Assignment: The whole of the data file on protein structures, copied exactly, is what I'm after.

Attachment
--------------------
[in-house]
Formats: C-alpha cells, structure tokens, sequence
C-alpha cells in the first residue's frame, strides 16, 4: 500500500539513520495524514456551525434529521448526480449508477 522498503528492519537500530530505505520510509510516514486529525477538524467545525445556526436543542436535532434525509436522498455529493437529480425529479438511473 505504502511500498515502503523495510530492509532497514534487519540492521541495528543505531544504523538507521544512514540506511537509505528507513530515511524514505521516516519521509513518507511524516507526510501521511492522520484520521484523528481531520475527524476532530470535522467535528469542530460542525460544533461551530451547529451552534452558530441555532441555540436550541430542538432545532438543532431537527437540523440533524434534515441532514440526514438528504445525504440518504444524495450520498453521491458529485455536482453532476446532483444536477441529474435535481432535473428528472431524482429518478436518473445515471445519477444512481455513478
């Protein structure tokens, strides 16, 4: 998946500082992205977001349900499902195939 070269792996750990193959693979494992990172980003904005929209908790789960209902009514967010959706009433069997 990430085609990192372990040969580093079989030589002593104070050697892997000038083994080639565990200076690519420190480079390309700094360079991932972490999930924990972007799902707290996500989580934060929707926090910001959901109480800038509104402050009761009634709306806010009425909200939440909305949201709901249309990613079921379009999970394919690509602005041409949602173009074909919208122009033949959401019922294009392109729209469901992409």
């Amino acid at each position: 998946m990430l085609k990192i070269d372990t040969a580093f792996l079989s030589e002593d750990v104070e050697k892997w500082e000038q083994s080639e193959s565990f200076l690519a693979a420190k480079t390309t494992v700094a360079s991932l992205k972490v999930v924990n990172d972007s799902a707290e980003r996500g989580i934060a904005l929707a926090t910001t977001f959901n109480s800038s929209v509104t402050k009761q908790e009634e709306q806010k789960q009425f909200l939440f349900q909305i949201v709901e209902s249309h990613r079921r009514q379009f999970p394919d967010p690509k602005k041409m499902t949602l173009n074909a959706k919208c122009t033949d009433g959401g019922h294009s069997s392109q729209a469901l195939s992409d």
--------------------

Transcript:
[in-house]
Formats: C-alpha cells, structure tokens, sequence
C-alpha cells in the first residue's frame, strides 16, 4: 500500500539513520495524514456551525434529521448526480449508477 522498503528492519537500530530505505520510509510516514486529525477538524467545525445556526436543542436535532434525509436522498455529493437529480425529479438511473 505504502511500498515502503523495510530492509532497514534487519540492521541495528543505531544504523538507521544512514540506511537509505528507513530515511524514505521516516519521509513518507511524516507526510501521511492522520484520521484523528481531520475527524476532530470535522467535528469542530460542525460544533461551530451547529451552534452558530441555532441555540436550541430542538432545532438543532431537527437540523440533524434534515441532514440526514438528504445525504440518504444524495450520498453521491458529485455536482453532476446532483444536477441529474435535481432535473428528472431524482429518478436518473445515471445519477444512481455513478
């Protein structure tokens, strides 16, 4: 998946500082992205977001349900499902195939 070269792996750990193959693979494992990172980003904005929209908790789960209902009514967010959706009433069997 990430085609990192372990040969580093079989030589002593104070050697892997000038083994080639565990200076690519420190480079390309700094360079991932972490999930924990972007799902707290996500989580934060929707926090910001959901109480800038509104402050009761009634709306806010009425909200939440909305949201709901249309990613079921379009999970394919690509602005041409949602173009074909919208122009033949959401019922294009392109729209469901992409």
């Amino acid at each position: 998946m990430l085609k990192i070269d372990t040969a580093f792996l079989s030589e002593d750990v104070e050697k892997w500082e000038q083994s080639e193959s565990f200076l690519a693979a420190k480079t390309t494992v700094a360079s991932l992205k972490v999930v924990n990172d972007s799902a707290e980003r996500g989580i934060a904005l929707a926090t910001t977001f959901n109480s800038s929209v509104t402050k009761q908790e009634e709306q806010k789960q009425f909200l939440f349900q909305i949201v709901e209902s249309h990613r079921r009514q379009f999970p394919d967010p690509k602005k041409m499902t949602l173009n074909a959706k919208c122009t033949d009433g959401g019922h294009s069997s392109q729209a469901l195939s992409d």